Floating Cities of the Future

The Seascraper

Illustration by William Erwin and Dan Fletcher, eVolo

Touted as an eco-friendly floating city, the Seascraper (pictured in an artist’s conception) is among a raft of concepts for  sustainable offshore settlements. With more than seven billion people on  the planet, mass migrations to cities, and increased risks of flooding  and sea level rise, more and more architects and innovators seem to be  weighing anchor.

 

 

Waterscraper

Illustration by Mathias Koester, eVolo

With only its stabilizing floating ring and transparent dome protruding above the sea, the Waterscraper is envisioned as a tubelike underwater residence and lab—all designed to withstand crushing water pressures.

Natural  light would filter down from the dome as the Waterscraper drifts from  one destination to the next. Beaches, restaurants, a marina, and a dive  center would cater to luxury-apartment dwellers and hotel guests.

Concepts like the Waterscraper are being touted as potential solutions to the planet’s urban population pressures.

According to the United Nations Department of Economic and Social Affairs,  half of humanity currently calls an urban area home. And before we  reach 2050, India’s cities will grow by 497 million people, China’s by  341 million, Nigeria’s by 200 million, and the United States’ by 103  million.

 

 

Oil Rig Reimagined

Illustration by YoungWan Kim/SueHwan Kwun/JunYoung Park/JoongHa Park, eVolo

The Water Circles concept would convert old oil platforms into water-treatment plants  that transform saltwater into fresh water. Remaining fossil fuel  extraction infrastructure would be used to channel seawater into the  floating desalination plant.

Spherical  modules would distill saltwater and store fresh water bound for  water-poor countries. The old oil rigs would also house researchers and  sustain on-site food production, according to the South Korea-based  design team.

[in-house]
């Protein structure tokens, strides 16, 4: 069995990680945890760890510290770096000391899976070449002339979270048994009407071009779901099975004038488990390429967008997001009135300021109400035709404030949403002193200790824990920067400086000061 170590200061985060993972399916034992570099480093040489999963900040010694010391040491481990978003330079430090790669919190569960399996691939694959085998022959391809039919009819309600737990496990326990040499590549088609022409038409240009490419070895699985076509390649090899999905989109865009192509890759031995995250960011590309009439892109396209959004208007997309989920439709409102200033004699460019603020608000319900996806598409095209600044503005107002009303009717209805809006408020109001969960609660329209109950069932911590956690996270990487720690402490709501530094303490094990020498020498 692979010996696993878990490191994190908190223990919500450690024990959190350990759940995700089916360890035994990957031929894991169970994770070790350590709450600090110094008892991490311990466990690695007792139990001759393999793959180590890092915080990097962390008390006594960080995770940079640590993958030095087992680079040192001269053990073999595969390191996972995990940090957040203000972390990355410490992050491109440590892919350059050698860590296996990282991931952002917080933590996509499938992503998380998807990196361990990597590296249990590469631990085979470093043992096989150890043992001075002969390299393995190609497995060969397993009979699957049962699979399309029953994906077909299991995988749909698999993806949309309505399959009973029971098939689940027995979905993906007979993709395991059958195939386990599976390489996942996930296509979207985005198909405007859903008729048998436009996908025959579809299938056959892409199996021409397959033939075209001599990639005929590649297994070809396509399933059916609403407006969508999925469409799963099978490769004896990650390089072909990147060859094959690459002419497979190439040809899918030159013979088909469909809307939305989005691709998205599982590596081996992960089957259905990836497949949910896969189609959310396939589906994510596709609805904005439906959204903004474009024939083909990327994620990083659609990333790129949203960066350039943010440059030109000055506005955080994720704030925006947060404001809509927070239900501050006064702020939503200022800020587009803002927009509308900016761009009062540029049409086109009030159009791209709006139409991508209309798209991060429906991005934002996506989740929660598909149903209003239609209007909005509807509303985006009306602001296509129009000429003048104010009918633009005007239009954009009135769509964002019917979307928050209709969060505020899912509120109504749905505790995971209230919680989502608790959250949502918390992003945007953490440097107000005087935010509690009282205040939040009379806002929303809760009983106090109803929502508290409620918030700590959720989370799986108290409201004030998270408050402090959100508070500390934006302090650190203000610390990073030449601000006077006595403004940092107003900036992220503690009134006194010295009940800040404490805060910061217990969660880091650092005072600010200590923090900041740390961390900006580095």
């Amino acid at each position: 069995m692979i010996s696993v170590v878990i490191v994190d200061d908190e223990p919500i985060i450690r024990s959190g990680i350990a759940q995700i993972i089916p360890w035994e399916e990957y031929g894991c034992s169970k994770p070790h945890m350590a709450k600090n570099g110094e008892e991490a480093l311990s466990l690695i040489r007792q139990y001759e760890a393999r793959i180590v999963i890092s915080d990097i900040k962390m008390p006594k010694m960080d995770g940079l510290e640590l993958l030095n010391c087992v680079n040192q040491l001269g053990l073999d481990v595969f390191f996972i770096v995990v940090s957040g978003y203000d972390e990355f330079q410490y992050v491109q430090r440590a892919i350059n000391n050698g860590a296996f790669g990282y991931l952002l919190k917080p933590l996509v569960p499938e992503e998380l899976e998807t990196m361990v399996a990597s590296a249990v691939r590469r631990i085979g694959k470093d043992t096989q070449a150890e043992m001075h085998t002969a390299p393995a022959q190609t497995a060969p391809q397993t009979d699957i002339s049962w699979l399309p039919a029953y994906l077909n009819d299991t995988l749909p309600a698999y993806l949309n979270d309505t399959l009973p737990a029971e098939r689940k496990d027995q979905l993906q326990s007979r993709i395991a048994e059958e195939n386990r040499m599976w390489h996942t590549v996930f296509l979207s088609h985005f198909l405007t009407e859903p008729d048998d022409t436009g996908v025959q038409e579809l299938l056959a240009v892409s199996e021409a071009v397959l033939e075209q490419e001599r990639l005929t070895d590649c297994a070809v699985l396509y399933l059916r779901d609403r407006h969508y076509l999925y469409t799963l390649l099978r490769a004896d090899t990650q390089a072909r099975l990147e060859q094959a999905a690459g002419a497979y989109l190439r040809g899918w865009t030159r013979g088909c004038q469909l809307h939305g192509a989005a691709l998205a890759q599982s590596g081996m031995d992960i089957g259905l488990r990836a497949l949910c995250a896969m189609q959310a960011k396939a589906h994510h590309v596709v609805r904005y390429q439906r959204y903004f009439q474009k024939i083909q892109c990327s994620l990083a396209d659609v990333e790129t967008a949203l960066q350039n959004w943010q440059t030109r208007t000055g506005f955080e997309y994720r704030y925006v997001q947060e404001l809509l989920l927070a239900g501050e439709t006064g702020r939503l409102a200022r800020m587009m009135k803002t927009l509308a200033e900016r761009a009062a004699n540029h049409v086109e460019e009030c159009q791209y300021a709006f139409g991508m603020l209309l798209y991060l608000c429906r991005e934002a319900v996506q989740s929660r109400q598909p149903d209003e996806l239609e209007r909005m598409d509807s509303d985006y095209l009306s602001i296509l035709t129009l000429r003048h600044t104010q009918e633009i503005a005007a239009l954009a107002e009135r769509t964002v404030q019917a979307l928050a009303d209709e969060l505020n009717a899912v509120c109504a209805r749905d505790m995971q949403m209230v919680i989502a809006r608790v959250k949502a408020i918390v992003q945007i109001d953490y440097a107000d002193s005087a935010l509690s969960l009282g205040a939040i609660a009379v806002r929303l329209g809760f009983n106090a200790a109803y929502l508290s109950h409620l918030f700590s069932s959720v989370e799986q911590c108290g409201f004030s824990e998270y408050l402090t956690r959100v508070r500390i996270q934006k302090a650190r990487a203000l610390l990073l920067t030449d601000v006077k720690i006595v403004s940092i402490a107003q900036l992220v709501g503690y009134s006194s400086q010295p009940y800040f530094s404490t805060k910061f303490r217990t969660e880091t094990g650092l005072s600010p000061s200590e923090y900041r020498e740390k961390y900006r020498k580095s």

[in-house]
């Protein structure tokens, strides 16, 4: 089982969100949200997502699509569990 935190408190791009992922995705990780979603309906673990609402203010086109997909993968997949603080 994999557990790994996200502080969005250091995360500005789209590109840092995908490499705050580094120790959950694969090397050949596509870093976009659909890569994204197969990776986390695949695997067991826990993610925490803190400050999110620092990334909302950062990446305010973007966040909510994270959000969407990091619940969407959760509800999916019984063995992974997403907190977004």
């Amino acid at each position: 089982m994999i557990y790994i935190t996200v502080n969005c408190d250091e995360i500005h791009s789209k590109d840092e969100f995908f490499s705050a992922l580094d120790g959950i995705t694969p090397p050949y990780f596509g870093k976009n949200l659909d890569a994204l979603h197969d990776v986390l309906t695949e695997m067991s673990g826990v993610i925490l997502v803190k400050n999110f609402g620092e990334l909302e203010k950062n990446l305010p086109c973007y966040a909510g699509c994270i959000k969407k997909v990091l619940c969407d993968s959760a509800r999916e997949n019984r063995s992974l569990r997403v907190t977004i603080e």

Floating Cruise Ship Terminal

Illustration courtesy Koen Olthius and Dutch Docklands

This  5-million-square-foot (490,000-square-meter) floating cruise-ship  terminal could host three large vessels while providing passengers a  novel offshore experience, complete with open-ocean hotel stays,  shopping, and dining, according to designers.

An  inner “harbor” would allow smaller vessels to dock and would provide  natural light for the interior of the terminal. Ten percent of the roof  would be covered in photovoltaic cells that harvest solar power,  according to Dutch architect Koen Olthuis of Waterstudio.NL.

The  terminal is just a vision now, but Olthuis’s firm, which is committed  to buildings that both adapt to and combat the challenges presented by  climate change and sea level rise, has made other floating fantasies  come to life.

Waterstudio.NL,  based in the Netherlands, has worked on a floating city near The Hague  and has started projects in the Maldives, China, and the United Arab  Emirates.

 

 

The Citadel

Illustration courtesy Koen Olthius

Scheduled  for completion in 2014, the Citadel could be Europe’s first floating  apartment building, according to architect Koen Olthuis of Waterstudio.NL.  The 60-unit complex is to be built in the Dutch city of Westland, near  The Hague, and is meant to protect people from flooding in a country  that sits, to a large degree, below sea level.

Holland  is home to more than 3,500 inland depressions, which can fill with  water when it rains, when tides come in, or as seas rise overall. These  so-called polders are often drained by pumps to protect residents.

Floating  single-family homes are not uncommon in this soggy country, but the  Citadel—to be built on a flooded polder—will be the first high-density  floating residential development. The complex’s floating concrete  foundation will be connected to higher ground via a floating road.

Olthuis  predicts the Citadel—and its five planned neighbors—will consume 25  percent less energy over its life span than a conventional building.

 

 

Green Sea Star

Illustration courtesy Koen Olthius

Slated to open in 2014, the Greenstar is to be a floating hotel and conference center off the Maldives in the  Indian Ocean. The island nation is the world’s lowest-lying country,  making it among the most threatened by anticipated climate  change-induced sea level rise.

Designed  by Waterstudio.NL to blend in with its ocean surroundings, the  Greenstar will have room for 800 overnight guests and 2,000 conference  attendees.

Intended  to be highly efficient, the development’s small environmental footprint  is a tribute to the country’s determination to fight global warming,  according to Waterstudio.NL architects. Appropriately enough, organizers  intend the Greenstar to be the number one meeting place for global  climate change discussions.

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